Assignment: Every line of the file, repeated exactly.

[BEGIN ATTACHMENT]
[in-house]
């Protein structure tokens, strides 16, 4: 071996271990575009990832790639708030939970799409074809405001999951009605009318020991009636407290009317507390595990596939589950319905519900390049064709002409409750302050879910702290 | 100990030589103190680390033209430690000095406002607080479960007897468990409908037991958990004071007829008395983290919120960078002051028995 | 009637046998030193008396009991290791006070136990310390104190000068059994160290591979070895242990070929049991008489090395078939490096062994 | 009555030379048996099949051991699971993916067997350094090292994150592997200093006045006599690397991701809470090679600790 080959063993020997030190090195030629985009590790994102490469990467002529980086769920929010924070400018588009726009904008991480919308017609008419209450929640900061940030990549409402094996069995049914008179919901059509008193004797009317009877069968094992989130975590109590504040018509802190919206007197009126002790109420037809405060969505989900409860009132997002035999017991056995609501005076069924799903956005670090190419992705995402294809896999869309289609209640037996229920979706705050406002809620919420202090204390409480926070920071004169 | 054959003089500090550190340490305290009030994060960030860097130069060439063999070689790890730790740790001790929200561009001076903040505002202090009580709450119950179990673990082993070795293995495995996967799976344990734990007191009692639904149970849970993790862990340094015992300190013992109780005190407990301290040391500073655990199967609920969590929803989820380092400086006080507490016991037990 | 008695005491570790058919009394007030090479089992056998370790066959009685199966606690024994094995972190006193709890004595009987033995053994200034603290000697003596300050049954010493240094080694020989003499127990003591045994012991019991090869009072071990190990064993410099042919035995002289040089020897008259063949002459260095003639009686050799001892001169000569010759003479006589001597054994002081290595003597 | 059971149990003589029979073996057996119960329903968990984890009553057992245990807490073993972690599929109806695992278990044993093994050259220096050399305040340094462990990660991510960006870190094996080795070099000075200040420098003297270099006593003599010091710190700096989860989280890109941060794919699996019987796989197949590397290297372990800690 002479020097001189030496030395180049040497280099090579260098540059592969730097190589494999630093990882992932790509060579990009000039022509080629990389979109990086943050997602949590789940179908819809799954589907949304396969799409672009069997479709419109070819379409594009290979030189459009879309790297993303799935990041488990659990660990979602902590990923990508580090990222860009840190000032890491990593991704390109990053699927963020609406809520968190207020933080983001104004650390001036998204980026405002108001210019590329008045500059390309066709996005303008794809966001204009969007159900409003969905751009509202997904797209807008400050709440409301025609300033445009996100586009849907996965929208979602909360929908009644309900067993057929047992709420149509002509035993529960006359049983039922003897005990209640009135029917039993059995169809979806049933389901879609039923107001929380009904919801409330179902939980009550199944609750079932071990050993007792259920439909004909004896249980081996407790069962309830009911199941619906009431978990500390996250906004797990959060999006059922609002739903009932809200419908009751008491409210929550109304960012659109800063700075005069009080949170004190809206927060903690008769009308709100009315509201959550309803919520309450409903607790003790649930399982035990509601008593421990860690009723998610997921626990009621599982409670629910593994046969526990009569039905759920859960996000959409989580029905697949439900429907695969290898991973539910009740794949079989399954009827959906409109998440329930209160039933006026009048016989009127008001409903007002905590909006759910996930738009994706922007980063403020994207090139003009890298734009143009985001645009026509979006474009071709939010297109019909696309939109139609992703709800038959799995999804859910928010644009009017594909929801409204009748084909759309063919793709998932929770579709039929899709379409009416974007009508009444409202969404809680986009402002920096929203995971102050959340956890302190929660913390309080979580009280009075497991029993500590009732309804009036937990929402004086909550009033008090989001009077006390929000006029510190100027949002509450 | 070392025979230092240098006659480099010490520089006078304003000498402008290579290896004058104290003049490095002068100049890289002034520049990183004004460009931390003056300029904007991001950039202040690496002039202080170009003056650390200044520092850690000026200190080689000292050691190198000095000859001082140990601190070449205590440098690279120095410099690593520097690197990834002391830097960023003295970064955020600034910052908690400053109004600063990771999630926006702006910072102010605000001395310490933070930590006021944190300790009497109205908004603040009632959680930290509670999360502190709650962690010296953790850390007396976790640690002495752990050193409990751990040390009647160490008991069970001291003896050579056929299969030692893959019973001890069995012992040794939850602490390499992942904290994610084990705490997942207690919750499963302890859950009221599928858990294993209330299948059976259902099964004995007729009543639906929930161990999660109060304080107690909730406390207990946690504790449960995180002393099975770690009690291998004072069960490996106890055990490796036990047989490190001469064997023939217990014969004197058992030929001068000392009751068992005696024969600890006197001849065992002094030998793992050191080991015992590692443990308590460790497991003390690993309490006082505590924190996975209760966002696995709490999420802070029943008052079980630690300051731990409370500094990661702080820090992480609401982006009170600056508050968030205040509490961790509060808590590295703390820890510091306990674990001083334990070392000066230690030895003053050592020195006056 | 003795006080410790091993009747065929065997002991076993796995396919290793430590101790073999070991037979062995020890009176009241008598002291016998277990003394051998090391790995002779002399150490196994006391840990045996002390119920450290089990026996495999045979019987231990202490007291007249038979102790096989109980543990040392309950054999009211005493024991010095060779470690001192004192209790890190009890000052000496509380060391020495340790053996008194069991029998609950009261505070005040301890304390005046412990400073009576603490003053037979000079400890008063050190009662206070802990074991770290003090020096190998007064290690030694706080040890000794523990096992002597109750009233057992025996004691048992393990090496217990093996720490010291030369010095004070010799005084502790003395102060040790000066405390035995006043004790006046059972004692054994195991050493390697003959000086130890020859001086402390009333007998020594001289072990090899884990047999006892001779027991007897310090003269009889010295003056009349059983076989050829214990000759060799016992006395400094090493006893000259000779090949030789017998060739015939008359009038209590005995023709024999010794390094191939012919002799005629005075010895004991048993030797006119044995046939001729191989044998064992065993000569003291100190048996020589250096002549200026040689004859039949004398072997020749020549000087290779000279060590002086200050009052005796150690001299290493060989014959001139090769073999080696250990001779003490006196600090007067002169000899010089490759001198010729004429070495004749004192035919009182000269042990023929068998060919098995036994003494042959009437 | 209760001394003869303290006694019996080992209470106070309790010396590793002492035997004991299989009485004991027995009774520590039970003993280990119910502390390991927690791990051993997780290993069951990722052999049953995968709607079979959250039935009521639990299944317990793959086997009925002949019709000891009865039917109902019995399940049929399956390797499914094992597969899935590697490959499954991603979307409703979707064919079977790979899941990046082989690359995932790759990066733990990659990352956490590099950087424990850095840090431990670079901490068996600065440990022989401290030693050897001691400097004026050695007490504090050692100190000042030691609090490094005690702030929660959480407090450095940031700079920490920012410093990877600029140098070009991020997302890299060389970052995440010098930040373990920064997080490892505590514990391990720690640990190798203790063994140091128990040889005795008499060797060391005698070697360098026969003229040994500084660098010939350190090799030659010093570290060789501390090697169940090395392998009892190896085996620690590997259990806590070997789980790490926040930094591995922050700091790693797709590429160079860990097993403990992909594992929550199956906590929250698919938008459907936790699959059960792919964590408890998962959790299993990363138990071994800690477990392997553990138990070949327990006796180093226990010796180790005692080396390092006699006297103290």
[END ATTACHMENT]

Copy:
[in-house]
């Protein structure tokens, strides 16, 4: 071996271990575009990832790639708030939970799409074809405001999951009605009318020991009636407290009317507390595990596939589950319905519900390049064709002409409750302050879910702290 | 100990030589103190680390033209430690000095406002607080479960007897468990409908037991958990004071007829008395983290919120960078002051028995 | 009637046998030193008396009991290791006070136990310390104190000068059994160290591979070895242990070929049991008489090395078939490096062994 | 009555030379048996099949051991699971993916067997350094090292994150592997200093006045006599690397991701809470090679600790 080959063993020997030190090195030629985009590790994102490469990467002529980086769920929010924070400018588009726009904008991480919308017609008419209450929640900061940030990549409402094996069995049914008179919901059509008193004797009317009877069968094992989130975590109590504040018509802190919206007197009126002790109420037809405060969505989900409860009132997002035999017991056995609501005076069924799903956005670090190419992705995402294809896999869309289609209640037996229920979706705050406002809620919420202090204390409480926070920071004169 | 054959003089500090550190340490305290009030994060960030860097130069060439063999070689790890730790740790001790929200561009001076903040505002202090009580709450119950179990673990082993070795293995495995996967799976344990734990007191009692639904149970849970993790862990340094015992300190013992109780005190407990301290040391500073655990199967609920969590929803989820380092400086006080507490016991037990 | 008695005491570790058919009394007030090479089992056998370790066959009685199966606690024994094995972190006193709890004595009987033995053994200034603290000697003596300050049954010493240094080694020989003499127990003591045994012991019991090869009072071990190990064993410099042919035995002289040089020897008259063949002459260095003639009686050799001892001169000569010759003479006589001597054994002081290595003597 | 059971149990003589029979073996057996119960329903968990984890009553057992245990807490073993972690599929109806695992278990044993093994050259220096050399305040340094462990990660991510960006870190094996080795070099000075200040420098003297270099006593003599010091710190700096989860989280890109941060794919699996019987796989197949590397290297372990800690 002479020097001189030496030395180049040497280099090579260098540059592969730097190589494999630093990882992932790509060579990009000039022509080629990389979109990086943050997602949590789940179908819809799954589907949304396969799409672009069997479709419109070819379409594009290979030189459009879309790297993303799935990041488990659990660990979602902590990923990508580090990222860009840190000032890491990593991704390109990053699927963020609406809520968190207020933080983001104004650390001036998204980026405002108001210019590329008045500059390309066709996005303008794809966001204009969007159900409003969905751009509202997904797209807008400050709440409301025609300033445009996100586009849907996965929208979602909360929908009644309900067993057929047992709420149509002509035993529960006359049983039922003897005990209640009135029917039993059995169809979806049933389901879609039923107001929380009904919801409330179902939980009550199944609750079932071990050993007792259920439909004909004896249980081996407790069962309830009911199941619906009431978990500390996250906004797990959060999006059922609002739903009932809200419908009751008491409210929550109304960012659109800063700075005069009080949170004190809206927060903690008769009308709100009315509201959550309803919520309450409903607790003790649930399982035990509601008593421990860690009723998610997921626990009621599982409670629910593994046969526990009569039905759920859960996000959409989580029905697949439900429907695969290898991973539910009740794949079989399954009827959906409109998440329930209160039933006026009048016989009127008001409903007002905590909006759910996930738009994706922007980063403020994207090139003009890298734009143009985001645009026509979006474009071709939010297109019909696309939109139609992703709800038959799995999804859910928010644009009017594909929801409204009748084909759309063919793709998932929770579709039929899709379409009416974007009508009444409202969404809680986009402002920096929203995971102050959340956890302190929660913390309080979580009280009075497991029993500590009732309804009036937990929402004086909550009033008090989001009077006390929000006029510190100027949002509450 | 070392025979230092240098006659480099010490520089006078304003000498402008290579290896004058104290003049490095002068100049890289002034520049990183004004460009931390003056300029904007991001950039202040690496002039202080170009003056650390200044520092850690000026200190080689000292050691190198000095000859001082140990601190070449205590440098690279120095410099690593520097690197990834002391830097960023003295970064955020600034910052908690400053109004600063990771999630926006702006910072102010605000001395310490933070930590006021944190300790009497109205908004603040009632959680930290509670999360502190709650962690010296953790850390007396976790640690002495752990050193409990751990040390009647160490008991069970001291003896050579056929299969030692893959019973001890069995012992040794939850602490390499992942904290994610084990705490997942207690919750499963302890859950009221599928858990294993209330299948059976259902099964004995007729009543639906929930161990999660109060304080107690909730406390207990946690504790449960995180002393099975770690009690291998004072069960490996106890055990490796036990047989490190001469064997023939217990014969004197058992030929001068000392009751068992005696024969600890006197001849065992002094030998793992050191080991015992590692443990308590460790497991003390690993309490006082505590924190996975209760966002696995709490999420802070029943008052079980630690300051731990409370500094990661702080820090992480609401982006009170600056508050968030205040509490961790509060808590590295703390820890510091306990674990001083334990070392000066230690030895003053050592020195006056 | 003795006080410790091993009747065929065997002991076993796995396919290793430590101790073999070991037979062995020890009176009241008598002291016998277990003394051998090391790995002779002399150490196994006391840990045996002390119920450290089990026996495999045979019987231990202490007291007249038979102790096989109980543990040392309950054999009211005493024991010095060779470690001192004192209790890190009890000052000496509380060391020495340790053996008194069991029998609950009261505070005040301890304390005046412990400073009576603490003053037979000079400890008063050190009662206070802990074991770290003090020096190998007064290690030694706080040890000794523990096992002597109750009233057992025996004691048992393990090496217990093996720490010291030369010095004070010799005084502790003395102060040790000066405390035995006043004790006046059972004692054994195991050493390697003959000086130890020859001086402390009333007998020594001289072990090899884990047999006892001779027991007897310090003269009889010295003056009349059983076989050829214990000759060799016992006395400094090493006893000259000779090949030789017998060739015939008359009038209590005995023709024999010794390094191939012919002799005629005075010895004991048993030797006119044995046939001729191989044998064992065993000569003291100190048996020589250096002549200026040689004859039949004398072997020749020549000087290779000279060590002086200050009052005796150690001299290493060989014959001139090769073999080696250990001779003490006196600090007067002169000899010089490759001198010729004429070495004749004192035919009182000269042990023929068998060919098995036994003494042959009437 | 209760001394003869303290006694019996080992209470106070309790010396590793002492035997004991299989009485004991027995009774520590039970003993280990119910502390390991927690791990051993997780290993069951990722052999049953995968709607079979959250039935009521639990299944317990793959086997009925002949019709000891009865039917109902019995399940049929399956390797499914094992597969899935590697490959499954991603979307409703979707064919079977790979899941990046082989690359995932790759990066733990990659990352956490590099950087424990850095840090431990670079901490068996600065440990022989401290030693050897001691400097004026050695007490504090050692100190000042030691609090490094005690702030929660959480407090450095940031700079920490920012410093990877600029140098070009991020997302890299060389970052995440010098930040373990920064997080490892505590514990391990720690640990190798203790063994140091128990040889005795008499060797060391005698070697360098026969003229040994500084660098010939350190090799030659010093570290060789501390090697169940090395392998009892190896085996620690590997259990806590070997789980790490926040930094591995922050700091790693797709590429160079860990097993403990992909594992929550199956906590929250698919938008459907936790699959059960792919964590408890998962959790299993990363138990071994800690477990392997553990138990070949327990006796180093226990010796180790005692080396390092006699006297103290």